Adding value to life

Something inspirational:

“One’s life has value so long as one attributes value to the life of others, by means of love, friendship, and compassion.”


16 May, 2017

6 thoughts on “Adding value to life

  1. While I’m not a healer, I realize that planting enough flowers can make a difference. It also helps me save my own life.

    1. Thanks Tim. Yes, I think we sometimes stagnate and let others live our lives for us, or as you say, we plant enough flowers to at least live our lives.

      Unconsciously, we do things without understanding we’re doing those things. We will never make connections without consciously making those connections and those connections are important.

      It’s also important we place a value on ourselves, then help others in that order. I can’t help think that the world would be a better place if we lead by example in this way.

      It seems to be every man for himself, regardless of who is standing next to him. Truly sad.

  2. Yes, it has been very hard for me to find value in my life, since I haven’t done as much as I was capable of when I should have.

    I’m sorely reminded of this when things happen like my dad passing away and realizing how much he sold himself short. He was a very smart man, but he had a very troubled soul which got the better of him, because he didn’t get the help he needed when he should have.

    He was also dealing with our mother, who was never happy no matter what he did. She had an extreme amount of untreated mental health issues too and really shouldn’t have had children, but unfortunately making babies is far too easy.

    It would have been fantastic for them to have valued our lives a lot more than they did, but they didn’t and that’s something that can’t be changed. What I can do now is try to make the best of what time I have left to do the things that I can, rather than to continue focusing on the things I can’t.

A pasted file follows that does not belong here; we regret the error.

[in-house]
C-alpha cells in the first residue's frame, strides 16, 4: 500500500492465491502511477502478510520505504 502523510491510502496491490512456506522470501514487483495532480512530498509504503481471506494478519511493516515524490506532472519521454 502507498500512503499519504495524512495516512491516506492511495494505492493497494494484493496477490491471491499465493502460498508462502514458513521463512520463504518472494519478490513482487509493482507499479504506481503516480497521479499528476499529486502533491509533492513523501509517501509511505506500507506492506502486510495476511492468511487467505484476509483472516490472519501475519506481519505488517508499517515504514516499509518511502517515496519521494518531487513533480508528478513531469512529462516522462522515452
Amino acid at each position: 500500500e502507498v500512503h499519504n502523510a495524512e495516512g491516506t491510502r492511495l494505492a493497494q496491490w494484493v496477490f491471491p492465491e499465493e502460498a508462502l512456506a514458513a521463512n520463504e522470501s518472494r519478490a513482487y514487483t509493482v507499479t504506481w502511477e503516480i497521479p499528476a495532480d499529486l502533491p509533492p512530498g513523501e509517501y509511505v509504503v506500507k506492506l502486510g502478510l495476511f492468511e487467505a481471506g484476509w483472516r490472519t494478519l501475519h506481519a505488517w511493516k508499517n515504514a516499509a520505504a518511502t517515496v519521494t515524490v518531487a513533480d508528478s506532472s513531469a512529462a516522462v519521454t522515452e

I spent a lifetime watching my parents do that and it ended very badly with both of them ending up with dementia, unable to do the simplest things for themselves. I can actually understand why Robin Williams committed suicide rather than face having to exist that way.

    When all is said and done, I just want my life to have meant something. I don’t want to end up as one of those poor souls totally forgotten in a nursing home praying for death to come.

    I don’t want to suffer in silence, like my dad did for so long, accepting the bare minimum out of life and just barely existing instead of really living. There is time left for me to do a few of the things that I really wanted to do before my time comes.

    1. Thanks Randy. The tragedy is that there are things we can do to help ourselves bring value to our lives and that of other people, but not so easy to understand where to start.

      But as they say we have choices. We can choose to change so that even through our darkest days (and I’ve had my fair share) we change. I think it sad that there isn’t always the help out there for people who need it, or at least easily accessible. But we must look and find the help if we can’t do it for ourselves. The key is not to give up.

      Although you haven’t quite made the transition yourself, you understand a lot more about your life and where you are, than your dad did and that allows us to at least think about and change. We must be instrumental. We must want to make the changes, and we must find ways to do that.

      As to value of our life and of others, that will come when we change.

  3. It’s so easy to be consumed by this hard trench, called life. When bad things are coming at us all at the same time from 6 different directions. But for me, I’ve been practicing and reminding myself where my flowers bloom.

    My children, who are healthy and beautiful are perfect to me. Whatever crisis we’re going through, there’s someone in the world that’d do anything to change lives.

    Count out blessings and love all while we’re here, because we aren’t getting out of this world alive, so soak it up as much as possible!

    1. Thanks Bonnie. You’re right. Where the home is, the heart is. We should all be counting our blessings, looking at what we have, instead of what we’d like or think we deserve to have.

      What we look like or are on the outside doesn’t matter. What matters is what we are on the inside and how we relate to others.

      Acceptance is a good thing, we must all come to accept our differences and embrace each other and our world, before it’s too late.

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